Terrain Gallery's October show features collaborative art from Carl Richardson and Mardis Nenno

click to enlarge Terrain Gallery's October show features collaborative art from Carl Richardson and Mardis Nenno
Carrie Scozzaro photo
Printmaking and ceramics unite at the Terrain Gallery.

Throughout art's history, artists have generally worked alone. The perception of artists as loners was embodied by such people as Ellsworth Kelly, Georgia O'Keefe, Joseph Cornell, Yayoi Kusama and Vincent Van Gogh.

I can relate to the stereotype.

Fifty years ago or so, we got simple paper report cards. I'd get plus signs for "takes initiative" and "creative," and minus signs for "plays well with others," which still makes me smile. I know I wasn't mean or hurtful, just introverted, and I believe those traits — individualism, taking initiative, creativity — were a good fit for pursuing art (and probably also for teaching and writing).

Knowing that about myself, I'm always intrigued by people — especially creatives — who seek out collaborative opportunities. What motivates them? What can be gained and at what cost? How does it work?

Spokane artists Carl Richardson and Mardis Nenno offered one example during their six-month artist residency at Spokane Public Library's creative hub, the Hive. The resulting artwork inspired "Sojourn," October's exhibition at the Terrain Gallery on North Monroe. A free closing reception happens Friday, Oct. 28, from 5-7 pm.

For the two artists, collaboration isn't about working together on a single artwork, but rather the opportunities proximity can provide.

"When I use the word collaboration, I am thinking more of sharing a space, sharing thoughts and having conversations that then spark the creation of something," says Richardson, a printmaker who's taught at Spokane Falls Community College's art department since 1995.

Nenno, who retired from teaching ceramics at SFCC in 2016 but is still an adjunct instructor there, likes working solo, she says, but appreciated having someone to share ideas with and learn from.

"I wanted to focus on bringing the photographic image to my sculptural objects, and Carl taught me how to screen print," Nenno says.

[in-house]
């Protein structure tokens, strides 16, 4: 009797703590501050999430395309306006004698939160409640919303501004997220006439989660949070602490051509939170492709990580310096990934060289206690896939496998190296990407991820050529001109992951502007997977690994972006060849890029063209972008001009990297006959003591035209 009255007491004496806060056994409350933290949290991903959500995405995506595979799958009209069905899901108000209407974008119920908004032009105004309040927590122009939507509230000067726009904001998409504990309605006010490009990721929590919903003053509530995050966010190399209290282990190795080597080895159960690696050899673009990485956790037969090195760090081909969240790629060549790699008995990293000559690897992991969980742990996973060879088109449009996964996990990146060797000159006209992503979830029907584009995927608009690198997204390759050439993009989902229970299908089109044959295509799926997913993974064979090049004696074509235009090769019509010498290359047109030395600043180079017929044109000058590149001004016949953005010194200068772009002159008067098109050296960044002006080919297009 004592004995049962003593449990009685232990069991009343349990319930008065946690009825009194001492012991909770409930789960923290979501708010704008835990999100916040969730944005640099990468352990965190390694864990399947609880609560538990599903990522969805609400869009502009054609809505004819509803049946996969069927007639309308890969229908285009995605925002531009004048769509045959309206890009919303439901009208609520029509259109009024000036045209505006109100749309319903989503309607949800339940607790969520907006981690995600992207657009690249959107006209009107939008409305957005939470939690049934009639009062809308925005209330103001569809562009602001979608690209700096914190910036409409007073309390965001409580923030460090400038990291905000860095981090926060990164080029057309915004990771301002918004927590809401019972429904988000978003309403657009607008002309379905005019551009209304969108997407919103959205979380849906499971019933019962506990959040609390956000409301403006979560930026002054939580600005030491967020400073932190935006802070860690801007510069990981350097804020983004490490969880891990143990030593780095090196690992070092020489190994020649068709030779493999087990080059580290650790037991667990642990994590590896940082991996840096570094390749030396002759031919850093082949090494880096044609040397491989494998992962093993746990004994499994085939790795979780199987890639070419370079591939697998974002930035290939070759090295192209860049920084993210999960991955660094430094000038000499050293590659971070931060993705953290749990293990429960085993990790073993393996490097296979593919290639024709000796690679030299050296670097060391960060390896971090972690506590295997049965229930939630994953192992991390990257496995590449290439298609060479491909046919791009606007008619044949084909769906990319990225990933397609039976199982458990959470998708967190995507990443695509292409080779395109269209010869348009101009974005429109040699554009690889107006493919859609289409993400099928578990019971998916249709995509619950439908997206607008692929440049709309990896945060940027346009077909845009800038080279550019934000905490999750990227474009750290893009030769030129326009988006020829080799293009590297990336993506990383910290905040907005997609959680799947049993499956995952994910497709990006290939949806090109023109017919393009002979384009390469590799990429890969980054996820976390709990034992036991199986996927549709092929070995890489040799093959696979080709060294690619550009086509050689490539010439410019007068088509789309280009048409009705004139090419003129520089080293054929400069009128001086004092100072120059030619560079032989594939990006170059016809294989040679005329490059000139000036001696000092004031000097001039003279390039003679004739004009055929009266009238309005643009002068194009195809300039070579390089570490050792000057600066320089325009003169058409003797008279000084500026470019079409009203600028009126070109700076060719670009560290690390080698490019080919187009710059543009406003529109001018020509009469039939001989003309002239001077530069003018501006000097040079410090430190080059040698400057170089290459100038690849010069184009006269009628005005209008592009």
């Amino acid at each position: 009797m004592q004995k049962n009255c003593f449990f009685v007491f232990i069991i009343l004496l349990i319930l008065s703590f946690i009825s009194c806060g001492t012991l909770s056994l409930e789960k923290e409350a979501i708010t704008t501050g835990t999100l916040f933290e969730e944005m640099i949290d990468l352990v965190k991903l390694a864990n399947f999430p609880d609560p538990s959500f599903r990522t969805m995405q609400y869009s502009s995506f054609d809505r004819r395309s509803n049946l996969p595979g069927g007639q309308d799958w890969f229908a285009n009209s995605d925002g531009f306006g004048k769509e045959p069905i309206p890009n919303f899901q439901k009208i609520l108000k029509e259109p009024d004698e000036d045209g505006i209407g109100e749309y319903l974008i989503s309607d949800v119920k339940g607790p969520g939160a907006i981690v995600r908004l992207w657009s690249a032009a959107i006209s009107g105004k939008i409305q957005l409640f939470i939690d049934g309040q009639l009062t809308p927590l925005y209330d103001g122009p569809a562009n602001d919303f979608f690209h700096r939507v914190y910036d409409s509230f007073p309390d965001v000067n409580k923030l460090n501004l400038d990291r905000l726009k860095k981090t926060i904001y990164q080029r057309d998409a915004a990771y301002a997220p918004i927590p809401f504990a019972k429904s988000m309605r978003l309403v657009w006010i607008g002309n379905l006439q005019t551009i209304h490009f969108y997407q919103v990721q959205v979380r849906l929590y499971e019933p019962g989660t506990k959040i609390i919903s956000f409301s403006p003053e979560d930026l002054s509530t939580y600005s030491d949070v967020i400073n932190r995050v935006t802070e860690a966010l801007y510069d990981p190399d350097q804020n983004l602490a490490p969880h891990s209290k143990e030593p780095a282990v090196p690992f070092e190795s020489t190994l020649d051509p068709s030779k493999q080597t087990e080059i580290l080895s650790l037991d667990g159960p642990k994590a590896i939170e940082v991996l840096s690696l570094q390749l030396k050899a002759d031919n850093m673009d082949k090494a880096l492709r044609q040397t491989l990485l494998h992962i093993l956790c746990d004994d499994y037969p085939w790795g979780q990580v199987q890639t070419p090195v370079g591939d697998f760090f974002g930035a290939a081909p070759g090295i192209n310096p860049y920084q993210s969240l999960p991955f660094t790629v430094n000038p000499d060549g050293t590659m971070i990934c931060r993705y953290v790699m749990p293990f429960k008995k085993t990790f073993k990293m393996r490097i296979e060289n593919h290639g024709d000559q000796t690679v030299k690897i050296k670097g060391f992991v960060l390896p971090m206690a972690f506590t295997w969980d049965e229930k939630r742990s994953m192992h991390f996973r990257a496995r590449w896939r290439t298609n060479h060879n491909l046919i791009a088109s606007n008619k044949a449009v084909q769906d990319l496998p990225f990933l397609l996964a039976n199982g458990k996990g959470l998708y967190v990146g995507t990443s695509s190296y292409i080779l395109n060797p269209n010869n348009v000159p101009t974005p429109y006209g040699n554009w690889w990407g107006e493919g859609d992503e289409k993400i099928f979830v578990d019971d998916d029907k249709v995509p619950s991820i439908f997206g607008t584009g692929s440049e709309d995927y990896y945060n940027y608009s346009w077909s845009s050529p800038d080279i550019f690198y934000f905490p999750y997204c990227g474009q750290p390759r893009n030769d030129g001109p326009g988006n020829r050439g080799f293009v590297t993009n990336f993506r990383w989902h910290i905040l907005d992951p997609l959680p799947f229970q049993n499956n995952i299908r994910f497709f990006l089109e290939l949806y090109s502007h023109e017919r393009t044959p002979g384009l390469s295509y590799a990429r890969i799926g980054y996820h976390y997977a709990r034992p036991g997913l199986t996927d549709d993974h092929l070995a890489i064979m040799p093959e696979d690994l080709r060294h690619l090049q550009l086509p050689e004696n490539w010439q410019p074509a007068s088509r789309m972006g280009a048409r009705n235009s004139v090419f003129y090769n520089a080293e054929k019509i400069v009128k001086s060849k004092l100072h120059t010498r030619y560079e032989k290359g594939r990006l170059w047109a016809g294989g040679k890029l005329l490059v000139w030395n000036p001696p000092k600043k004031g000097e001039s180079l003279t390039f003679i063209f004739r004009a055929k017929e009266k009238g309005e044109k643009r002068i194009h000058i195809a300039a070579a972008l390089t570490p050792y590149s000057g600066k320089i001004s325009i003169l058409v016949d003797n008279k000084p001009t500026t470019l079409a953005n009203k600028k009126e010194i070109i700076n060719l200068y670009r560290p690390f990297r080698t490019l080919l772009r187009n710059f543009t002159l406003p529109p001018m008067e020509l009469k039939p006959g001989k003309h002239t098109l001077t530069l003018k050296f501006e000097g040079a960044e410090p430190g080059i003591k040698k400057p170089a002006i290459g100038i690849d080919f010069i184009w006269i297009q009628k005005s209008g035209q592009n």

Both artists work in equipment-oriented fields and appreciated having more space to work at the Hive. While Richardson brought over his printing presses, Nenno, a ceramicist, hauled clay there.

Although both artists undertook their own work, they addressed a specific theme: rope.

"In one of our initial planning meetings, we were talking about drawing and the use of line, and Carl mentioned that he loved drawing ropes," says Nenno.

She, meanwhile, is "interested in the visual language of binding, wrapping, knotting and tangling" in her narrative artworks.

They also spoke about the negative and positive connotation of rope.

"I have mixed feelings about rope depending upon its use," Richardson says. "I would imagine most people do. In some instances it is life saving, and in others it is used to do harm."

The exhibition, which closes on Oct. 29, encompasses a wide range of media, from drawing and painting to ceramics and printmaking. The imagery is also wide-ranging, both representative and abstract.

"I like the fact that our pieces, although different in many ways, have some similarities," Richardson says, adding, "The similarities were not done purposefully. They happened organically."

All Hive residencies require some public access to the studios, which Nenno found beneficial, too.

"The Hive is a unique, visionary opportunity for artists in Spokane," she says.

It also dovetails beautifully with Terrain Gallery, which describes itself as a "space for the community to come together and exchange ideas." Past shows this year have included works by Spokane Print Fest makers and Posie Kalin's collaboration with area high school students to integrate art into science instruction.

In November, Terrain is featuring Crista Ann Ames. Next, Shantell Jackson and Stefani M. Rossi, who were part of The Hive's inaugural residency program in 2021, exhibit their work in December. ♦

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About The Author

Carrie Scozzaro

Carrie Scozzaro spent nearly half of her career serving public education in various roles, and the other half in creative work: visual art, marketing communications, graphic design, and freelance writing, including for publications throughout Idaho, Washington, and Montana.